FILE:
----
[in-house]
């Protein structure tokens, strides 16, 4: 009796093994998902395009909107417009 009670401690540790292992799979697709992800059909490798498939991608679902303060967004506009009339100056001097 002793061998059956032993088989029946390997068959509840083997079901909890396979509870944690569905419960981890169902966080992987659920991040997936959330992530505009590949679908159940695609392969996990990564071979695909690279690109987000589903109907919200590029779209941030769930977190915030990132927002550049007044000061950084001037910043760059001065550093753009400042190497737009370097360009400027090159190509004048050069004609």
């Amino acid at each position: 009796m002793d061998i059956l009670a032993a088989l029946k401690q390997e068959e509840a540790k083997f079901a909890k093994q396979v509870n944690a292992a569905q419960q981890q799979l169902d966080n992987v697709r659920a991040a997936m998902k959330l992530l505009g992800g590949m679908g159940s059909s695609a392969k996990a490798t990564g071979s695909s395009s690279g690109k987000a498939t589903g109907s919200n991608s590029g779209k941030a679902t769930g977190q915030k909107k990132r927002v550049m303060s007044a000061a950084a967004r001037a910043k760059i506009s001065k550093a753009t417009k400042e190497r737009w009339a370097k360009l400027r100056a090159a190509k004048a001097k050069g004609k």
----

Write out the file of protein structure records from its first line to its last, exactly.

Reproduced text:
[in-house]
């Protein structure tokens, strides 16, 4: 009796093994998902395009909107417009 009670401690540790292992799979697709992800059909490798498939991608679902303060967004506009009339100056001097 002793061998059956032993088989029946390997068959509840083997079901909890396979509870944690569905419960981890169902966080992987659920991040997936959330992530505009590949679908159940695609392969996990990564071979695909690279690109987000589903109907919200590029779209941030769930977190915030990132927002550049007044000061950084001037910043760059001065550093753009400042190497737009370097360009400027090159190509004048050069004609």
């Amino acid at each position: 009796m002793d061998i059956l009670a032993a088989l029946k401690q390997e068959e509840a540790k083997f079901a909890k093994q396979v509870n944690a292992a569905q419960q981890q799979l169902d966080n992987v697709r659920a991040a997936m998902k959330l992530l505009g992800g590949m679908g159940s059909s695609a392969k996990a490798t990564g071979s695909s395009s690279g690109k987000a498939t589903g109907s919200n991608s590029g779209k941030a679902t769930g977190q915030k909107k990132r927002v550049m303060s007044a000061a950084a967004r001037a910043k760059i506009s001065k550093a753009t417009k400042e190497r737009w009339a370097k360009l400027r100056a090159a190509k004048a001097k050069g004609k």